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Nursing home workers to picket over wages, understaffing

Daily News - 7/7/2022

Workers at Fountain View Subacute and Nursing Center in Los Angeles plan to picket the facility Thursday, July 7, saying they’re understaffed, in need of higher wages and grappling with high turnover.

The 50 employees — including certified nursing assistants, dieticians, cooks, laundry workers, janitors and housekeepers — are represented by SEIU Local 2015. Their current labor contract expired Jan. 1.

Management, the union said, has canceled three bargaining sessions and has yet to address their concerns.

Fountain View and seven other Southern California nursing homes are managed and operated through a partnership between Genesis HealthCare and NewGen. They collectively employ about 400 workers.

Representatives of the companies could not be reached for comment Wednesday.

Judith Acquino, a certified nursing assistant at Fountain View for 15 years, said she knows what it’s like to be short-handed. She’s supposed to care for 12 patients a day but often deals with as many as 18.

“It directly affects the care we provide,” the 47-year-old Los Angeles resident said recently. “Sometimes they need immediate help and we don’t have sufficient time to get to everyone.”

Acquino said she and her co-workers often are overwhelmed as a result.

“We have high stress levels,” she said. “We’re tired and burned out. Management and the department heads want us to get everything done, regardless of the number of patients we have.”

Employees are calling for the formation of a California quality standards board that would establish industry-wide standards for the state’s nursing homes and their essential workers.

The nursing staff at Fountain View currently earn $18 to $19 an hour and non-nursing workers make $16.20, union representatives said. SEIU bargaining teams are seeking a wage floor of $20 for all employees.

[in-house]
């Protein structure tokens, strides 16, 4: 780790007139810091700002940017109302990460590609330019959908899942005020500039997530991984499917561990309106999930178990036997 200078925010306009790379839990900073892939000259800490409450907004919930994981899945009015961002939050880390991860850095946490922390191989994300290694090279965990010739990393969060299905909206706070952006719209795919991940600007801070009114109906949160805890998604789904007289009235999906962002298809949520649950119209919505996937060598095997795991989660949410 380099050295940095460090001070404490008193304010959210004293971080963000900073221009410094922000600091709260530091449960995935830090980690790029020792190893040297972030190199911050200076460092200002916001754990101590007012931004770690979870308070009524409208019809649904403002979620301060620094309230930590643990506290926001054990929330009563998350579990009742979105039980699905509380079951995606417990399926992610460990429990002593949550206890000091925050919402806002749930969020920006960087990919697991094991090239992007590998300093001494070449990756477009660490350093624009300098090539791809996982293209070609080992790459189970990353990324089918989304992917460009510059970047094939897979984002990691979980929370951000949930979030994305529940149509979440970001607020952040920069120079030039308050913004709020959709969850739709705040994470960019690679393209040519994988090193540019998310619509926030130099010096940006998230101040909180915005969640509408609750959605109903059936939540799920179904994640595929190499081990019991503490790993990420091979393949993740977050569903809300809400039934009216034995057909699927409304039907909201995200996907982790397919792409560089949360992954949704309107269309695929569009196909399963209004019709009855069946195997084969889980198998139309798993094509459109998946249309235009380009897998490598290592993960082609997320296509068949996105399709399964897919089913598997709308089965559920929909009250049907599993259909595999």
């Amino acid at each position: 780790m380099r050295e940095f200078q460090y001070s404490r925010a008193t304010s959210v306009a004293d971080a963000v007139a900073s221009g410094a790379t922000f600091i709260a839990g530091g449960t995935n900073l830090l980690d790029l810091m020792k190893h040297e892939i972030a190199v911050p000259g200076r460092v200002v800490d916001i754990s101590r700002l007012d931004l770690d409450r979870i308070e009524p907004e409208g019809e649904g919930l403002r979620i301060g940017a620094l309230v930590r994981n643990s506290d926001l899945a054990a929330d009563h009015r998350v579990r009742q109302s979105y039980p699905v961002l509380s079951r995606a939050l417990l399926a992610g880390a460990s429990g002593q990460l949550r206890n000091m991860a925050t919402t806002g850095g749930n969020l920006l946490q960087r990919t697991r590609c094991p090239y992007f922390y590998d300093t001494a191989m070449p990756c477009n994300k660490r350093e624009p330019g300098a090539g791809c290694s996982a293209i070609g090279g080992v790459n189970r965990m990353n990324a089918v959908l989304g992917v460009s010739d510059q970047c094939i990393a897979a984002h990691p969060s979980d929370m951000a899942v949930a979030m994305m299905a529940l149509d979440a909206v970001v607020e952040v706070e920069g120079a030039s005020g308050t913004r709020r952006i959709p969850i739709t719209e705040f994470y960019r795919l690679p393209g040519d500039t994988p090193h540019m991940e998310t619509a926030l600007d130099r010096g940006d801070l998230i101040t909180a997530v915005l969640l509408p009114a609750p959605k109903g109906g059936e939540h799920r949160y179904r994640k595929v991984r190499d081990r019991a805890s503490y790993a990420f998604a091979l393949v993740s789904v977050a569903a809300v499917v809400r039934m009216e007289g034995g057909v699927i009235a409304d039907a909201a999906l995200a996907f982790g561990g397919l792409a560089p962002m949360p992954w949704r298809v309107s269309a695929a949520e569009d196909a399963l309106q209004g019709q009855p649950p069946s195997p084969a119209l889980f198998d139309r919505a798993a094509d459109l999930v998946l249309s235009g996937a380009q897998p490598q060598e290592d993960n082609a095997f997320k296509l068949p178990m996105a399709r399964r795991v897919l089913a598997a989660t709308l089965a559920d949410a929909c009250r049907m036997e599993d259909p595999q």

They’re also calling for higher staffing requirements and stronger healthcare benefits. Their existing healthcare plan doesn’t include family members. Management covers 75% of the monthly premium costs but wants to lower that to 50%, SEIU said.

Speaking in May, SEIU 2015 representative Karen Rodriguez said the situation is frustrating.

“The employers are refusing to bargain,” she said. “They are offering a one-time bonus of $1,000 instead of a raise, and they also want to decrease their contribution to healthcare benefits.”

Assemblyman Miguel Santiago, D-Los Angeles, who is scheduled to appear at Thursday’s 10 a.m.-to-noon protest, attended another rally at the facility in May. That was part of SEIU’s statewide day of action — their fourth in as many months — to draw attention to the industry’s “Great Resignation” crisis and low staffing levels.

Santiago said a quality standards board would ensure that nursing home caregivers are “protected, respected and adequately paid.”

“Nursing home workers have been on the front lines providing vital care to our community’s most vulnerable residents throughout the COVID-19 pandemic,” Santiago said in a statement. “At the same time, they’ve been paid low wages and forced to endure poor working conditions, which has led to skyrocketing turnover rates in nursing home facilities across the state.”

SEIU 2015 represents more than 400 nursing home workers and home care providers in California.

Nursing home workers have been hit hard by COVID-19, suffering high infection rates that brought national attention to the troubled industry. More than 238,000 nursing home workers left the industry nationwide since the start of the pandemic, SEIU 2015 said, and California lost 11% of its nursing home workforce — all in the face of increased demand.

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